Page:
The Supreme Court heard oral argument Monday on two of this term’s most highly anticipated cases: Our Lady of Guadalupe School v. Morrissey-Berru and St. James School v. Biel. Both involve teachers who were fired from Catholic Schools (For background, please see “Justices Will Hear Cases About L.A. Catholic Schools”). The question was whether their firings were covered by the “ministerial exception,” which allows religious institutions to select their own ministers and, thus, exempts ministers from statutory employment protections.
When the Supreme Court first recognized the ministerial exception in 2012’s Hosanna-Tabor Evangelical Lutheran Church and School v. Equal Employment Opportunity Commission it held that the First Amendment’s “free exercise” clause must allow religious institutions to hire and fire ministers—otherwise the government could compel them to retain individuals that the institution believes are no longer suited to teach their faith. But it left the scope of the exception broadly undefined. Monday’s argument focused on how far it should go. While the court’s usual ideological divisions were apparent, the balance of oral argument seemed to favor the schools.
On one side, the liberal bloc of justices expressed concern that if these teachers were considered ministers then nurses or janitors in religious hospitals could be fired because they were considered ministers. On the other, the court’s conservatives were more concerned about protecting the rights of religious institutions to determine who should be considered a minister. Justice Gorsuch took perhaps the hardest line, indicating that he felt uncomfortable having a “secular court” second-guessing a religious institution and declaring that some employees’ activities were insufficiently related to religion to count them as ministers.
Perhaps the most interesting question came from the normally taciturn Justice Thomas. Others have noticed that the court’s move to a remote format has made Thomas almost loquacious. His ability to get to the core of the issue was illustrated by a question for the employees’ attorney, Jeffrey Fisher. Fisher was trying to argue that the employees’ job duties, which included teaching weekly religion classes and supervising students during Mass, were insufficiently religious for them to be considered ministers. This led Thomas to ask if the employees performed the same religious functions in a public school that they did in the Catholic schools, would it “be a violation of the Establishment Clause?” Fisher responded that it would be. Thomas responded, “don’t you think it’s a bit odd that – that things that violate the Establishment Clause, when done in a public school, are not considered religious enough for Free Exercise protection when done in a parochial school?”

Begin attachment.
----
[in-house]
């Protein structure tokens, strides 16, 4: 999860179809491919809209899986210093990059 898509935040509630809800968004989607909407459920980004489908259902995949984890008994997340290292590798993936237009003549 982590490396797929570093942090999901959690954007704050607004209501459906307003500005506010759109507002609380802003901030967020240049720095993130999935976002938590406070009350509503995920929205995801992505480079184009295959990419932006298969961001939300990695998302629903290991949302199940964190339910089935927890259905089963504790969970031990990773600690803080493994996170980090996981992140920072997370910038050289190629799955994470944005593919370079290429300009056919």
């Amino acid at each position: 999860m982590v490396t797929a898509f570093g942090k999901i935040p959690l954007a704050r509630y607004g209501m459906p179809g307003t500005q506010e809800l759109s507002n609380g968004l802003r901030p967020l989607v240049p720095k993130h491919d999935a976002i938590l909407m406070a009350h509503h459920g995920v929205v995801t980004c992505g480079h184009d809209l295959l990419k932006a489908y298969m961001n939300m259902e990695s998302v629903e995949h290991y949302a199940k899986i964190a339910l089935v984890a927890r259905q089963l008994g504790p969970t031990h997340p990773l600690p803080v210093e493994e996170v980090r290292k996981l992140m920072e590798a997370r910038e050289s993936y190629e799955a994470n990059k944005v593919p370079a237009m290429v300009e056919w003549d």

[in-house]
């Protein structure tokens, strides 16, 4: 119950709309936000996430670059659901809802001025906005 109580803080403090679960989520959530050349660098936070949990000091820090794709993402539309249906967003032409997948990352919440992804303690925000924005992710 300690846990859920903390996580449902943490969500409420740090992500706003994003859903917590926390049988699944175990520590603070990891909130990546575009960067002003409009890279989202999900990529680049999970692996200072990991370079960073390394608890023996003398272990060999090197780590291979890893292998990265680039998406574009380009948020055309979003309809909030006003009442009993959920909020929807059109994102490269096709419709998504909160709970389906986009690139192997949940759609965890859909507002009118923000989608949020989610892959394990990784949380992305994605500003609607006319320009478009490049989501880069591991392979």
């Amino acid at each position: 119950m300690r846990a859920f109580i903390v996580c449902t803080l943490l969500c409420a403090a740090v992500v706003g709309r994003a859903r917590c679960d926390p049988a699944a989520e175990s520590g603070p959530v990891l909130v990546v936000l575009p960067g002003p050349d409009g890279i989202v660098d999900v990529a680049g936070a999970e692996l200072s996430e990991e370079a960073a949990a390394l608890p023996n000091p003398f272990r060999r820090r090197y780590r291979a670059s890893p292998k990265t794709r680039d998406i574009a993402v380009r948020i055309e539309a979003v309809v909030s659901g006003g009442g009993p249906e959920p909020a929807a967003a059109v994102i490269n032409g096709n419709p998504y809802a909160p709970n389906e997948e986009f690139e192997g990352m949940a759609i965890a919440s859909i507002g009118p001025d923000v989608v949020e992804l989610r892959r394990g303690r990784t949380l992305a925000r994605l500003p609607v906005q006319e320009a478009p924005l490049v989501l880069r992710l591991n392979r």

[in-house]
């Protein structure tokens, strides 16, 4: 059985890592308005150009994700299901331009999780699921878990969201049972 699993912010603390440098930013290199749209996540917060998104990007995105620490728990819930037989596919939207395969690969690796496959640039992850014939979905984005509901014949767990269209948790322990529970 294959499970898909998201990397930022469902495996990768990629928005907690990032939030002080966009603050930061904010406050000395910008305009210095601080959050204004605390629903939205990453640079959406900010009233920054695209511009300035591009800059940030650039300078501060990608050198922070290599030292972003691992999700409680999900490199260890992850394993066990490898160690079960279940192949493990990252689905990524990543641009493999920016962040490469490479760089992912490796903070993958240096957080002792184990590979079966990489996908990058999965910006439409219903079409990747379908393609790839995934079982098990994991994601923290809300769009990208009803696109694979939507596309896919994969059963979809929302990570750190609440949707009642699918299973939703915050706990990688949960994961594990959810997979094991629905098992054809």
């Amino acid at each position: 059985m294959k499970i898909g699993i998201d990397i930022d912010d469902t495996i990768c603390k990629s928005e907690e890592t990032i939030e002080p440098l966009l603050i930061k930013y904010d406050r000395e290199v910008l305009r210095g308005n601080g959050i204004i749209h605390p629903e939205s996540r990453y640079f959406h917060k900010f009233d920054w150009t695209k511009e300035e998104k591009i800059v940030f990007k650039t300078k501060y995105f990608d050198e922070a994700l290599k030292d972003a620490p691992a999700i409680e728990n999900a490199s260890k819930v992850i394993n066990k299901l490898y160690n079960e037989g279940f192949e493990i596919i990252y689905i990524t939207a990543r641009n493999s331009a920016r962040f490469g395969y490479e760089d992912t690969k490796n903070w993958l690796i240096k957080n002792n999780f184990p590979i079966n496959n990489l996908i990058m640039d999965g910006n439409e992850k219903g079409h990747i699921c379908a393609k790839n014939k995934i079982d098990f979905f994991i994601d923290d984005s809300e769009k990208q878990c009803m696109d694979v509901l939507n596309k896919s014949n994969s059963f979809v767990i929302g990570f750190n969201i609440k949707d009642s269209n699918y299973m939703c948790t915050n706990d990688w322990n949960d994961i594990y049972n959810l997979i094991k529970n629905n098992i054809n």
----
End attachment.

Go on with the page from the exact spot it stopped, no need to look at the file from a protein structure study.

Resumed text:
The trouble did not end there for Fisher. Justice Alito asked him if a teacher in a Catholic school only taught religion classes, whether the ministerial exception would apply. Fisher responded that they “would not be a minister in that case” because the teacher would not be in a position of “spiritual leadership of the congregation.” At that point, Fisher might have also lost the vote of Justice Kagan. In response, she said she thought that such a teacher “is protected by the exemption” and that she understands that sometimes teachers might have to teach other subjects making it difficult to “draw the line” between a full-time religious teacher and a “half” or “quarter” time religious teacher.
The teachers had placed great emphasis on the fact that they were not in significant positions of leadership and were not required to be Catholic. Neither argument appeared to gain any traction with the court’s conservatives or to be compelling to either Justices Breyer or Kagan. On the question of leadership, Breyer expressed concerned that in some religions “everyone” has a position of authority. Who should count as minister for those faiths and how could the court provide guidance that wouldn’t require courts to “meddle” too much in religion? Likewise, Justice Kagan wondered why a yeshiva couldn’t hire a non-Jewish expert on the Talmud to instruct on what the Talmud teaches and not have that person qualify under the exception.
In the end, four justices—Thomas, Alito, Gorsuch, and Kavanaugh—appeared willing to grant religious institutions broad discretion to decide for themselves who counts as a minister. Chief Justice Roberts also seemed to favor the schools. He, for instance, was worried about judicial entanglement and requiring titles common in one faith, Protestant Christianity, to be used by others to count employees as ministers. Justice Alito even said he would jettison the phrase “ministerial exception” because it was discriminatory. However, given Robert’s distaste for 5-4 opinions, it would not be surprising to see him work to construct a 7-2 majority by bringing Breyer and Kagan alongside to craft a decision in favor of the schools but not going as far as the court’s conservatives would prefer. Regardless, you would rather be the schools than the teachers after Monday’s oral argument.
Joshua Dunn is professor of political science and director of the Center for the Study of Government and the Individual at the University of Colorado Colorado Springs.
This article appeared in the Summer 2020 issue of Education Next. Suggested citation format:
Dunn, J. (2020). Justices Will Hear Catholic Schools: Which teachers qualify for the “ministerial exception”? Education Next, 20(3), 7.